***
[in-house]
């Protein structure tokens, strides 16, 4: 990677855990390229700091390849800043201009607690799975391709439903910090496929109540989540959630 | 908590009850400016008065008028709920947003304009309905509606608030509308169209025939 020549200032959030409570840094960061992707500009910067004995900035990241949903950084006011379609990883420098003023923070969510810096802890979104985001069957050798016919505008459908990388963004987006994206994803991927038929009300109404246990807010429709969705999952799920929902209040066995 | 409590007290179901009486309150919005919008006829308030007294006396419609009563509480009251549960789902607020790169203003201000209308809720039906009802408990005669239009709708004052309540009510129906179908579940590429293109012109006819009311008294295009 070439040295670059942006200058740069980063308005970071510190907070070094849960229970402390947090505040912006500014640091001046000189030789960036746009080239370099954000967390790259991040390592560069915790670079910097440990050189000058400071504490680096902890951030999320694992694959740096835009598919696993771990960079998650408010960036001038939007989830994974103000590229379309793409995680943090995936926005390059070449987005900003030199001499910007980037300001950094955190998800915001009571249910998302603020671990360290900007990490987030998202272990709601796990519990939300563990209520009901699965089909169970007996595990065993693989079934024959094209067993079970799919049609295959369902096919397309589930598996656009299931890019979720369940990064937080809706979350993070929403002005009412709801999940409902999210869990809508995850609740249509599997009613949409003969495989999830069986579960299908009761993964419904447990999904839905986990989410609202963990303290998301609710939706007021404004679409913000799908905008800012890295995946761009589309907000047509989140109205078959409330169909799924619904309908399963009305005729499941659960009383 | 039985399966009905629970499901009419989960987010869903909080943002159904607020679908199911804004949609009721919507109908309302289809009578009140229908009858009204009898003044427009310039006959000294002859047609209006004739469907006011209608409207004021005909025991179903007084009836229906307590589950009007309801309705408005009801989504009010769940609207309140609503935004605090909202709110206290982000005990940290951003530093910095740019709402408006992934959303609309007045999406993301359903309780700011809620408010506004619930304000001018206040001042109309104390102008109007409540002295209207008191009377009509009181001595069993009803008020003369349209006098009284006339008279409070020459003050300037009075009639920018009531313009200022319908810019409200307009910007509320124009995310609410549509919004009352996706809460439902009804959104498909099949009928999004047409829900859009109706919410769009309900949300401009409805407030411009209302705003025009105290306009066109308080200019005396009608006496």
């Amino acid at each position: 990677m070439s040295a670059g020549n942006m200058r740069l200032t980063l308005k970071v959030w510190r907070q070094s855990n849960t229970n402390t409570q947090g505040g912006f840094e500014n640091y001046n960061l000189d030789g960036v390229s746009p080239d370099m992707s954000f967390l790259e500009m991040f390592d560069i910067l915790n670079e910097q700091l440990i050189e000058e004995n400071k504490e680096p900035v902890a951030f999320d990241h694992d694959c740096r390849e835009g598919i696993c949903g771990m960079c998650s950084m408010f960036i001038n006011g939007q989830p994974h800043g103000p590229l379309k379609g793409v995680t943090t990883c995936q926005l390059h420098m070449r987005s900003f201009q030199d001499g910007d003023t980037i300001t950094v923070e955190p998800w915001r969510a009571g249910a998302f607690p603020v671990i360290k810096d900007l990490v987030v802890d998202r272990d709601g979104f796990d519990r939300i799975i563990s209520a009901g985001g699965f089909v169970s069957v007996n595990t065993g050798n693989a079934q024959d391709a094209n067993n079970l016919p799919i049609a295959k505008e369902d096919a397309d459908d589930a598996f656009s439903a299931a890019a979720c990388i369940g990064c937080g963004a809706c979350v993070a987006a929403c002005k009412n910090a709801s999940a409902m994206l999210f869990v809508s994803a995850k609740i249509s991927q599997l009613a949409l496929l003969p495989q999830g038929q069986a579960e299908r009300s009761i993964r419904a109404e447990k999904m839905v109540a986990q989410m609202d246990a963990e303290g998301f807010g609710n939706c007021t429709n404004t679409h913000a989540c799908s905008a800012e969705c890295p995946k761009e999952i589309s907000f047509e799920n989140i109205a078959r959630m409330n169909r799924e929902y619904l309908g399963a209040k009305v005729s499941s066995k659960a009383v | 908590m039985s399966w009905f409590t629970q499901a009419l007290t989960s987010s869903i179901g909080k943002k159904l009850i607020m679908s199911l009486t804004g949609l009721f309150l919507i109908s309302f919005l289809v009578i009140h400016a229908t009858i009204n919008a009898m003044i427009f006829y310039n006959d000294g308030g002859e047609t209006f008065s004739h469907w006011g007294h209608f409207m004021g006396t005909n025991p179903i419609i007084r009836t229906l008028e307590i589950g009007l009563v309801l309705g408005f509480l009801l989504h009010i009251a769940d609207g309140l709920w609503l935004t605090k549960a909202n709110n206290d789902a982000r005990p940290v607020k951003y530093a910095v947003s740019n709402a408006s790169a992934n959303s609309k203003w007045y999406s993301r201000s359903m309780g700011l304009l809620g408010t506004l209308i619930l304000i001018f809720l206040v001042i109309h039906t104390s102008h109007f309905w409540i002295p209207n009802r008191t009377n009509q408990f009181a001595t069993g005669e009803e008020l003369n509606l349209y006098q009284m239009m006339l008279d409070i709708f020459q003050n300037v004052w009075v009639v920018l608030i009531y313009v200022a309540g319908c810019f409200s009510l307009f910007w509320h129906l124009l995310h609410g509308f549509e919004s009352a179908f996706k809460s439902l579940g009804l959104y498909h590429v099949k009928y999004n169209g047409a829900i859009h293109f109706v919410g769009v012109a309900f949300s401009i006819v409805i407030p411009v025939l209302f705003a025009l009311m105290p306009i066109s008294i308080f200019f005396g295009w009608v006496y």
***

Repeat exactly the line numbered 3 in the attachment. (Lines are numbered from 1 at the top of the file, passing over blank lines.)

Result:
């Amino acid at each position: 990677m070439s040295a670059g020549n942006m200058r740069l200032t980063l308005k970071v959030w510190r907070q070094s855990n849960t229970n402390t409570q947090g505040g912006f840094e500014n640091y001046n960061l000189d030789g960036v390229s746009p080239d370099m992707s954000f967390l790259e500009m991040f390592d560069i910067l915790n670079e910097q700091l440990i050189e000058e004995n400071k504490e680096p900035v902890a951030f999320d990241h694992d694959c740096r390849e835009g598919i696993c949903g771990m960079c998650s950084m408010f960036i001038n006011g939007q989830p994974h800043g103000p590229l379309k379609g793409v995680t943090t990883c995936q926005l390059h420098m070449r987005s900003f201009q030199d001499g910007d003023t980037i300001t950094v923070e955190p998800w915001r969510a009571g249910a998302f607690p603020v671990i360290k810096d900007l990490v987030v802890d998202r272990d709601g979104f796990d519990r939300i799975i563990s209520a009901g985001g699965f089909v169970s069957v007996n595990t065993g050798n693989a079934q024959d391709a094209n067993n079970l016919p799919i049609a295959k505008e369902d096919a397309d459908d589930a598996f656009s439903a299931a890019a979720c990388i369940g990064c937080g963004a809706c979350v993070a987006a929403c002005k009412n910090a709801s999940a409902m994206l999210f869990v809508s994803a995850k609740i249509s991927q599997l009613a949409l496929l003969p495989q999830g038929q069986a579960e299908r009300s009761i993964r419904a109404e447990k999904m839905v109540a986990q989410m609202d246990a963990e303290g998301f807010g609710n939706c007021t429709n404004t679409h913000a989540c799908s905008a800012e969705c890295p995946k761009e999952i589309s907000f047509e799920n989140i109205a078959r959630m409330n169909r799924e929902y619904l309908g399963a209040k009305v005729s499941s066995k659960a009383v | 908590m039985s399966w009905f409590t629970q499901a009419l007290t989960s987010s869903i179901g909080k943002k159904l009850i607020m679908s199911l009486t804004g949609l009721f309150l919507i109908s309302f919005l289809v009578i009140h400016a229908t009858i009204n919008a009898m003044i427009f006829y310039n006959d000294g308030g002859e047609t209006f008065s004739h469907w006011g007294h209608f409207m004021g006396t005909n025991p179903i419609i007084r009836t229906l008028e307590i589950g009007l009563v309801l309705g408005f509480l009801l989504h009010i009251a769940d609207g309140l709920w609503l935004t605090k549960a909202n709110n206290d789902a982000r005990p940290v607020k951003y530093a910095v947003s740019n709402a408006s790169a992934n959303s609309k203003w007045y999406s993301r201000s359903m309780g700011l304009l809620g408010t506004l209308i619930l304000i001018f809720l206040v001042i109309h039906t104390s102008h109007f309905w409540i002295p209207n009802r008191t009377n009509q408990f009181a001595t069993g005669e009803e008020l003369n509606l349209y006098q009284m239009m006339l008279d409070i709708f020459q003050n300037v004052w009075v009639v920018l608030i009531y313009v200022a309540g319908c810019f409200s009510l307009f910007w509320h129906l124009l995310h609410g509308f549509e919004s009352a179908f996706k809460s439902l579940g009804l959104y498909h590429v099949k009928y999004n169209g047409a829900i859009h293109f109706v919410g769009v012109a309900f949300s401009i006819v409805i407030p411009v025939l209302f705003a025009l009311m105290p306009i066109s008294i308080f200019f005396g295009w009608v006496y």